Missing more than one repayment
It’s easy to forget to make a payment, or have temporary cash flow problems. But miss two or more payments in a row, and the people who lent you the money in the first place will start getting worried.
You may find yourself borrowing money from friends or family, saying it’s a temporary thing. On some level you doubt you’ll ever pay it back.
Not opening bills
If you can’t pay all of that scary bill, you may be able to at least pay a little of it. Utilities providers often have reasonable repayment plans if you’re struggling. But you have to ask for help to qualify for these schemes. Avoiding contact with your creditors (the people you owe money to) isn’t a good tactic, and makes them suspect you won’t pay, rather than can’t pay. It won’t go away if you cover your eyes.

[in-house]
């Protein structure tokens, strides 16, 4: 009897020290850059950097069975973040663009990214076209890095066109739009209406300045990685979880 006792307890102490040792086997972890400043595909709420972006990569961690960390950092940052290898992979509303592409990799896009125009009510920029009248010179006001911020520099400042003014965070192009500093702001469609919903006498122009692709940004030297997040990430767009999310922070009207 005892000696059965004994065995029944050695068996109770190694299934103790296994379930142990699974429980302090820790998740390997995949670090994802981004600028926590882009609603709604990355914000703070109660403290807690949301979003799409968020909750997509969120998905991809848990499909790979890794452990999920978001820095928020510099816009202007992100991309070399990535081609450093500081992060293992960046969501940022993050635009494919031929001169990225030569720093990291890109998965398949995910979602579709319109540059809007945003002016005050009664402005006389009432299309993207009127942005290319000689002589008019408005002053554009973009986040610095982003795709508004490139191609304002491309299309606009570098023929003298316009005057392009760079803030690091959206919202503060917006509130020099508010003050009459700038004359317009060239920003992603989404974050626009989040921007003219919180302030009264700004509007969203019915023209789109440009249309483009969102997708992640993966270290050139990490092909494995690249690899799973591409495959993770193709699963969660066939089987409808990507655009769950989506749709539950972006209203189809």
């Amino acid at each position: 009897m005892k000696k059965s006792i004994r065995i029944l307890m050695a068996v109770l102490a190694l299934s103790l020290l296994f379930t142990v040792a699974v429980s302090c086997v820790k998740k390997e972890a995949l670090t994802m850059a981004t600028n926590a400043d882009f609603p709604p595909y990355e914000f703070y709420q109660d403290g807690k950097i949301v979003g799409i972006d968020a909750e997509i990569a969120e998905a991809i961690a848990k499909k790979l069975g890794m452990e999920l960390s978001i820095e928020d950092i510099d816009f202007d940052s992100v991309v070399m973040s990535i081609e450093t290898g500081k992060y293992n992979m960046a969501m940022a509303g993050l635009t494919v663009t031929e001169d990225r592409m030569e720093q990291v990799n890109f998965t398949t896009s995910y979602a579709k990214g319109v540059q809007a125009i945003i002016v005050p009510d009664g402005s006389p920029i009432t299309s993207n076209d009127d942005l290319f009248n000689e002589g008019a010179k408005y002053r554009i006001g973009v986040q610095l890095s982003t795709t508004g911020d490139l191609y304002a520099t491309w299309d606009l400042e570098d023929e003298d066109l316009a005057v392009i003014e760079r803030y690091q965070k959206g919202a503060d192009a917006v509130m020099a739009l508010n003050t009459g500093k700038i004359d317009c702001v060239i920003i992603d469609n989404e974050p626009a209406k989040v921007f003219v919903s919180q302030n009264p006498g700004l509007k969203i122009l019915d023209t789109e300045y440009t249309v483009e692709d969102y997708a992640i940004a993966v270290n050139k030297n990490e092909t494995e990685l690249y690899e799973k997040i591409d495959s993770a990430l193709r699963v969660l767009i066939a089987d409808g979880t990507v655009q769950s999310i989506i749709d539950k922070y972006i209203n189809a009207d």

If you’re paying out 20%, say, of your money every month on repayments that means you’re going to feel the pinch. It’s a large proportion of your income, and you will genuinely feel like you’re struggling. One slip-up, and it will be hard to find the money for the next instalment. Make sure you’re not paying too much interest on your borrowing.
Debts staying the same
If you’re paying off as much as you can each month, but your debts are not getting any smaller, this is a danger sign. You are in a vulnerable situation here, and can probably only afford to pay off the interest, rather than reduce what you owe.
Things getting nasty
Whoever you owe money to will eventually take steps to get it back. You could end up being taken to court, and if you have a county court judgement (CCJ) against you it will affect your credit rating for years, especially if you can’t settle the fine within 30 days.
You may also get a visit from the bailiffs, who may take away enough of your personal possessions to sell to cover what you owe. If you have hire-purchase agreements, the creditors may simply take back your car or musical equipment, which could cause serious problems if it’s your livelihood.
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Updated on 29-Sep-2015